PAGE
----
Filter out related individuals from a vcf file using Plink or Hail
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5.0 years ago
ATCG ▴ 370

I have a data set for 11,000 individuals and would like to filter out related individuals and also based on a phenotype.

I have a vcf file format and prefer to work with Plink, Hail or vcftools?

Hail Plink VCF • 3.1k views
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Kevin thank you very much, however; what I want to do is to: 1.Remove related individuals 2.Remove individuals with a specific phenotype for which I have a txt file. If I understand correctly your code changes vcf to plink files only right? How can I filter out individuals as in 1,2.? Also, I don't have families I would be grateful four your advice.

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Hello, it would have been better to have replied as a comment to my answer / Mejor hubiera sido escrito su comentario a mi respuesta encima.

You mentioned Plink in your question, so I presumed that you already knew how to use Plink. If you get your dataset in Plink format (with my code), you can then identify related individuals by following the procedures here:

For removing (or keeping) certain individuals, take a look here:

If you want to avoid Plink, just use BCFtools to remove individuals (if you already know who you want to keep/remove):

/Programs/bcftools-1.3.1/bcftools view -Ov --samples-file SamplesToKeep.list MyData.vcf.gz > MyData.Filtered.vcf

SamplesToKeep.list just contains a single column of IDs that you want to keep

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5.0 years ago

You have 11,000 individuals in a VCF file? - that's impressive. VCFTools does have a relatedness function that it calculates pairwise for all samples. It generally seems to work fine, as I tried it on data that contained monozygotic twins once; however, in the context of false-negatives and false-positives that plague NGS, not even biologicaly monozygotic twins look the same after their DNA has passed through a 'next gen' sequencer and analysis pipeline.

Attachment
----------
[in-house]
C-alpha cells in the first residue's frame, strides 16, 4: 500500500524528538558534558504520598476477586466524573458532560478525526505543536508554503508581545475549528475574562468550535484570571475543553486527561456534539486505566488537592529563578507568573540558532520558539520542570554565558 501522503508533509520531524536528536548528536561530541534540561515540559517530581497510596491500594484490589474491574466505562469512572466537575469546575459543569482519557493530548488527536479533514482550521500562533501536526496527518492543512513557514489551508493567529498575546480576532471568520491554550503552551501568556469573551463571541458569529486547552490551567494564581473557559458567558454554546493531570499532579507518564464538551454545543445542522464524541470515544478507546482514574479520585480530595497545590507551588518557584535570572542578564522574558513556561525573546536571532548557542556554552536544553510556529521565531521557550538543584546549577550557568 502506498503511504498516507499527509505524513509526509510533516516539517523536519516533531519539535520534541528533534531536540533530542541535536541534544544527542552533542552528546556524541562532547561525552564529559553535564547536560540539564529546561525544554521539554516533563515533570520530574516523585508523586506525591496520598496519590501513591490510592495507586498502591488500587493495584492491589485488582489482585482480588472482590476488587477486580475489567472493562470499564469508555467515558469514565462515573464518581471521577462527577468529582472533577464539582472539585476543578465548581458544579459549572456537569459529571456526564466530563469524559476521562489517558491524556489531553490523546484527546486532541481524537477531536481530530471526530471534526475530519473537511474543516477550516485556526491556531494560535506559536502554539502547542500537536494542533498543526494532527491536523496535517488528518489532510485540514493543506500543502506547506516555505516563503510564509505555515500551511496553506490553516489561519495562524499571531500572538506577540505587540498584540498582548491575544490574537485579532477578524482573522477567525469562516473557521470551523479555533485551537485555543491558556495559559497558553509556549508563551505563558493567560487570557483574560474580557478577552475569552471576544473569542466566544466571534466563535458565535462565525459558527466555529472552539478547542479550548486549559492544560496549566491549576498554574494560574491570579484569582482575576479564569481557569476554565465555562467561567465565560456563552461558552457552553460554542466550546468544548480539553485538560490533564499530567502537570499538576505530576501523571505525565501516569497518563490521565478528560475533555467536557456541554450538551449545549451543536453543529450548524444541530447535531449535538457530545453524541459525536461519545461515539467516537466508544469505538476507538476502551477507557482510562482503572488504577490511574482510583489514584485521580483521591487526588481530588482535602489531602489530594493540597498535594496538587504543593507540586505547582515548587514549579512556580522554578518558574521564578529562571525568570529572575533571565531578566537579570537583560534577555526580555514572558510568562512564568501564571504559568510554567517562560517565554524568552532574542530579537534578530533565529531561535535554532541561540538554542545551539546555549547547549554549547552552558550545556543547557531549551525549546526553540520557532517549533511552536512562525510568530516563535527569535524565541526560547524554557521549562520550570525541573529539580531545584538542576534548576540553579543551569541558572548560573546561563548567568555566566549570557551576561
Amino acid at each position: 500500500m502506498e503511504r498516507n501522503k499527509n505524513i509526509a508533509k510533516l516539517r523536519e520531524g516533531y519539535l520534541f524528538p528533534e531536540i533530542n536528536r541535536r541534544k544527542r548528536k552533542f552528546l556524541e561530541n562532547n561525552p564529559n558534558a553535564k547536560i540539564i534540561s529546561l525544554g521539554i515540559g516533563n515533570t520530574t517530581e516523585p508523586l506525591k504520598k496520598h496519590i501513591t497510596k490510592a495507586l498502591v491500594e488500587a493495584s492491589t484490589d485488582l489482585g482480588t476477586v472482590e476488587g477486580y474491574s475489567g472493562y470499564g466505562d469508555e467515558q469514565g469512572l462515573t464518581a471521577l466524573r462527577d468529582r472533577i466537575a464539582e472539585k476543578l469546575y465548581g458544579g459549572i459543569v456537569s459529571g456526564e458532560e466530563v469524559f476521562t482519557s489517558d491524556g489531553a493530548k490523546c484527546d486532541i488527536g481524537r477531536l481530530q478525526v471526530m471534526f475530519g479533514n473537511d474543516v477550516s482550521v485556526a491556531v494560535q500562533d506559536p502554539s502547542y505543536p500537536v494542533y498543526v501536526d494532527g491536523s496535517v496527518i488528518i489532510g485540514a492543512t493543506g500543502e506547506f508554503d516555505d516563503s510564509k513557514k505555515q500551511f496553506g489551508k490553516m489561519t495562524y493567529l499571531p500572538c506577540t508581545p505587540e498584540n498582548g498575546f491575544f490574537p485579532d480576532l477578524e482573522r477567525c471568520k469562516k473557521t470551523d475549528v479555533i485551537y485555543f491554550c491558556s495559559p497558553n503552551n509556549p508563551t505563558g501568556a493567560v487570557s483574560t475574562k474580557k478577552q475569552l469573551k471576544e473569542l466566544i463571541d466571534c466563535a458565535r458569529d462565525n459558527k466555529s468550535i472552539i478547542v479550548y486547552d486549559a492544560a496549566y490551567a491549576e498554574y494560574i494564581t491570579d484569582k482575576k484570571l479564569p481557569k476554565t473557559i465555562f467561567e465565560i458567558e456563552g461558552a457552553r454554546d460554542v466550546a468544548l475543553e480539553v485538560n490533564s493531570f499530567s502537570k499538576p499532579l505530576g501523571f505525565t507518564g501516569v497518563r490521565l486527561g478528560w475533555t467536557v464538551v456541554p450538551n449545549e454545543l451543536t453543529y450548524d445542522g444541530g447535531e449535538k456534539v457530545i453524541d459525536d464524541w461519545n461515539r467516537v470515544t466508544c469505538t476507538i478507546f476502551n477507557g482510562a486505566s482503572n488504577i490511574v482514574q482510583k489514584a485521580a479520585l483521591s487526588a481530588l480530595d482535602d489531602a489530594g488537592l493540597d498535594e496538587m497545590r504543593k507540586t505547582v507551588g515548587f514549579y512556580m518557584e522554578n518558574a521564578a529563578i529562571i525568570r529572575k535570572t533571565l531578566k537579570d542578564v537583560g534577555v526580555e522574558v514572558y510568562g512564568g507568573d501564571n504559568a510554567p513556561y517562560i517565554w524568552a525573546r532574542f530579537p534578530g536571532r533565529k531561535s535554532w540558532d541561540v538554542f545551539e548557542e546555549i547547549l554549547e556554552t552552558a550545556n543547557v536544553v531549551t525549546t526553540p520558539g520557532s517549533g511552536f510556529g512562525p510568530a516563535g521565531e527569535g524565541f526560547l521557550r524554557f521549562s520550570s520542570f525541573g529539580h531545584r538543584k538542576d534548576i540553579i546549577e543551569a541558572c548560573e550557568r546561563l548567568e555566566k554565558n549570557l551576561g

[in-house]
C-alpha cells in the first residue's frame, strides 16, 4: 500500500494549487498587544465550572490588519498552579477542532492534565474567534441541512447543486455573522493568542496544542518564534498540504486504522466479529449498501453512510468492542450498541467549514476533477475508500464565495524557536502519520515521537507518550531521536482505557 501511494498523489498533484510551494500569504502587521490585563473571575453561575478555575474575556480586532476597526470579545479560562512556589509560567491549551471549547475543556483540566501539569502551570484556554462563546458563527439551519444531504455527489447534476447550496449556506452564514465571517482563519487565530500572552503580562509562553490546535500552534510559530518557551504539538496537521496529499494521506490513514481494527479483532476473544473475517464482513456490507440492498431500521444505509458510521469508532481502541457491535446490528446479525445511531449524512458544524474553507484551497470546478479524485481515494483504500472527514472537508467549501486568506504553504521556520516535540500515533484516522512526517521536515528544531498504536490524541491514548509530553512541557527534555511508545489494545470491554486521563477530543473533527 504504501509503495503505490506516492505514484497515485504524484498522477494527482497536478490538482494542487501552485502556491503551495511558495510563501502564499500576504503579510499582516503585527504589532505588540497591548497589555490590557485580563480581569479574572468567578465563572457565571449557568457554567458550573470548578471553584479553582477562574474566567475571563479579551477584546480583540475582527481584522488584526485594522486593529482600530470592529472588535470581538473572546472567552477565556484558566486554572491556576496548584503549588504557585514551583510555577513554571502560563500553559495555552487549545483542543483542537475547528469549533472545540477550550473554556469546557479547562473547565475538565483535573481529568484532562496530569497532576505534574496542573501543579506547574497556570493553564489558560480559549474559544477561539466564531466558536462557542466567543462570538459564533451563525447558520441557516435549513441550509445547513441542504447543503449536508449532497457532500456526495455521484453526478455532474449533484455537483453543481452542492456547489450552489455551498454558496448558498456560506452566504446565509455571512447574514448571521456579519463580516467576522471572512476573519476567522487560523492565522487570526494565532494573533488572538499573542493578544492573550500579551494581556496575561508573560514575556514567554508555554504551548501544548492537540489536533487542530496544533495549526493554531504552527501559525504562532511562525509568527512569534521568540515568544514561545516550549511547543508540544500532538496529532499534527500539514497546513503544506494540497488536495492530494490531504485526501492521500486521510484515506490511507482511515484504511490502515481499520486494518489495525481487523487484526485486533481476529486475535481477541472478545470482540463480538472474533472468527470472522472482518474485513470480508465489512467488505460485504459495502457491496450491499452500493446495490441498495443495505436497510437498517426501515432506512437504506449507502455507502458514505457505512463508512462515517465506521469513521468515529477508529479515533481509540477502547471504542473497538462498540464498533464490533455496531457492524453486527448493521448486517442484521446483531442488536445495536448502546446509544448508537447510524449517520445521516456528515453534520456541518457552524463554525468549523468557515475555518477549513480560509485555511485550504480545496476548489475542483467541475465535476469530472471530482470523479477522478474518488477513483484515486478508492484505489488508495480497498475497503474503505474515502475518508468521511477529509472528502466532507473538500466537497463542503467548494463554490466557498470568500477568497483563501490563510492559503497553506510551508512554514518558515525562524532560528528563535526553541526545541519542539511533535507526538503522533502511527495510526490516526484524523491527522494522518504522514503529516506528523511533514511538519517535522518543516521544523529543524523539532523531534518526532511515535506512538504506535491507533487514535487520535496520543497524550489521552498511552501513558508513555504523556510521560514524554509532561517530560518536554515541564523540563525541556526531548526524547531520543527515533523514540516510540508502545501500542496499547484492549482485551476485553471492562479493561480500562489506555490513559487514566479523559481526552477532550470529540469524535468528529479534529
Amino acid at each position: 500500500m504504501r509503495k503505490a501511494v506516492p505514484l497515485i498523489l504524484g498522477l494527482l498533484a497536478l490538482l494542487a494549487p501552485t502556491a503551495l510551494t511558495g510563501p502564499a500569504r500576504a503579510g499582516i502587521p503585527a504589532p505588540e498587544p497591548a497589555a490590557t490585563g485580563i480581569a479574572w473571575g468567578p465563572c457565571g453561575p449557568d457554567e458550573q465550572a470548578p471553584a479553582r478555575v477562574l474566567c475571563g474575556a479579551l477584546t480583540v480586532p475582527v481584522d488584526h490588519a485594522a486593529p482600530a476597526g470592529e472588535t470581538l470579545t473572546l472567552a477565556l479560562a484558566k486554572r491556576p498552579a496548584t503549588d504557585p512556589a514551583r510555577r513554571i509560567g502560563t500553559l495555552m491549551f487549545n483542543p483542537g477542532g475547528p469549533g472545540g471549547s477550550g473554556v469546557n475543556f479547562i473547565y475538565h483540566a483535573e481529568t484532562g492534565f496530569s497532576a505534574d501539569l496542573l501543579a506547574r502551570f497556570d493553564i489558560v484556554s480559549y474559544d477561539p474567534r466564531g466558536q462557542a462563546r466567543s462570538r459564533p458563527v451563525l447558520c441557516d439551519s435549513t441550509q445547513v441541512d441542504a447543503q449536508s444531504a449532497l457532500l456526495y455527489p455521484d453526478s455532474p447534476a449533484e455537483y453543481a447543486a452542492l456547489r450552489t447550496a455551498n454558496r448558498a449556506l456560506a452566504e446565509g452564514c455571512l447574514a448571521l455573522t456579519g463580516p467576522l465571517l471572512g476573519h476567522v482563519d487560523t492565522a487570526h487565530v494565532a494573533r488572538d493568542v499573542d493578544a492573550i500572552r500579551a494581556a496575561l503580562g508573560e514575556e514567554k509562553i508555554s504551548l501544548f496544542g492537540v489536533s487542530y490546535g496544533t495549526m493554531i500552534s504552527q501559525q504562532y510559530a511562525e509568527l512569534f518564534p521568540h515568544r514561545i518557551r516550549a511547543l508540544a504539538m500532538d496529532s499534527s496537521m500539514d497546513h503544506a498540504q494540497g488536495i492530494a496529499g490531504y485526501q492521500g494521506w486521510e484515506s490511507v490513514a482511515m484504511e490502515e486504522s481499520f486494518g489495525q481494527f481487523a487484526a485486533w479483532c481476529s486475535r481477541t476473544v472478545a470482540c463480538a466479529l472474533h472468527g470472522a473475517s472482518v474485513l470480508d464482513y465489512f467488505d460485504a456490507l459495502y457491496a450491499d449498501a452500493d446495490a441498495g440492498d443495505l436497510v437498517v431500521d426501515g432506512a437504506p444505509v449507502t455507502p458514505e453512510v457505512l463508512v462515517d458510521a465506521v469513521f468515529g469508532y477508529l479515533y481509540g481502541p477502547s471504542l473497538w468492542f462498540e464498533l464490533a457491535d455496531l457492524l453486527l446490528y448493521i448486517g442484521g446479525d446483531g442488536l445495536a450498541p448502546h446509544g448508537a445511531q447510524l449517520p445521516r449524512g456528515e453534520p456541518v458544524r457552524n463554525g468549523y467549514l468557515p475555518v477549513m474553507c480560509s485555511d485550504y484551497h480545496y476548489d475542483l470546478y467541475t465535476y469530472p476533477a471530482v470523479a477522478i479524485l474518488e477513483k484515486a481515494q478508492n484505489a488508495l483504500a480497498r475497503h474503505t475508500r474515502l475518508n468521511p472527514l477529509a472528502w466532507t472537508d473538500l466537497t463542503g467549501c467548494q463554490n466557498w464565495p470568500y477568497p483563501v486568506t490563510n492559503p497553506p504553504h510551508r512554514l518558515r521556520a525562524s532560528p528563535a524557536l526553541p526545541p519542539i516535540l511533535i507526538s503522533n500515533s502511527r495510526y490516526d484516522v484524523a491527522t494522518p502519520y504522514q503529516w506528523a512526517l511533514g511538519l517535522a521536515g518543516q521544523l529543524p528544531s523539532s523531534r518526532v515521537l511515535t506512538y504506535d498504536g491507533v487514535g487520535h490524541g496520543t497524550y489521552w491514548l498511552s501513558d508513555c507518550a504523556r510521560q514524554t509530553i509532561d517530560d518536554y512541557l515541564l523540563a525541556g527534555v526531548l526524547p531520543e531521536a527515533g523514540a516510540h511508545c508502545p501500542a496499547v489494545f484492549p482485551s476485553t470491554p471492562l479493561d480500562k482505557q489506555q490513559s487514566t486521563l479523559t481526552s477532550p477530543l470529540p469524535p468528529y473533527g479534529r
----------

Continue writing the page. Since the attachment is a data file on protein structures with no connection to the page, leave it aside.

I would favour getting the data into PLINK Format, which provides analyses across all sorts of things including relatedness. To do that, first gzip and tab-index your VCF and then normalise it:

#1st pipe, splits multi-allelic calls into separate variant calls
#2nd pipe, left-aligns indels and issues warnings when the REF base in your VCF does not match the base in the supplied FASTA reference genome
/Programs/bcftools-1.3.1/bcftools norm -m-any My.gz.vcf | /Programs/bcftools-1.3.1/bcftools norm -Ob --check-ref w -f human_g1k_v37.fasta > My.Norm.bcf ;

This will keep the VCF ID field as it is (assuming it's rs ID?). If you want to set it to something unique, use:

/Programs/bcftools-1.3.1/bcftools annotate -Ob -x 'ID' -I +'%CHROM:%POS:%POS:%REF:%ALT'

To read this into PLINK:

/Programs/plink1.90/plink --noweb --bcf My.Norm.bcf --keep-allele-order --indiv-sort file IDsort.list --vcf-idspace-to _ --const-fid --allow-extra-chr 0 --split-x b37 no-fail --make-bed --out MyPlinkData ;

It's critical when reading VCF/BCF into PLINK that you fix the order of the samples, because in virtually all cases PLINK will not order the samples as they appear in the VCF/BCF. You do this by specifying --indiv-sort file IDsort.list. IDsort.list contains a listing of FID and IID. It's easier to keep FID as 0 here:

0 16422

0 16427

0 16451

0 17412

0 17422

0 17413

If you have families in your data and want to do family-specific analysis, you'll have to reheader your VCF/BCF to have sample IDs as FID_IID, change --const-fid above to --id-delim _, and also modify the IDsort file:

Family1 16422

Family1 16427

Family2 16451

Family2 17412

Family3 17422

Family3 17413

Based on your ID sort file, you should also create a custom FAM file in which the samples are ordered the same. When you read data from VCF/BCF into PLINK, it won't know he gender or case control status.

In all analyses, you then just include your custom FAM as follows:

#Perform family TDT comparisons
/Programs/plink1.90/plink --noweb --bfile MyPlinkData --tdt --model mperm=500 --ci 0.95 --fam Custom.fam ;

Other people will hopefully have other suggestions.


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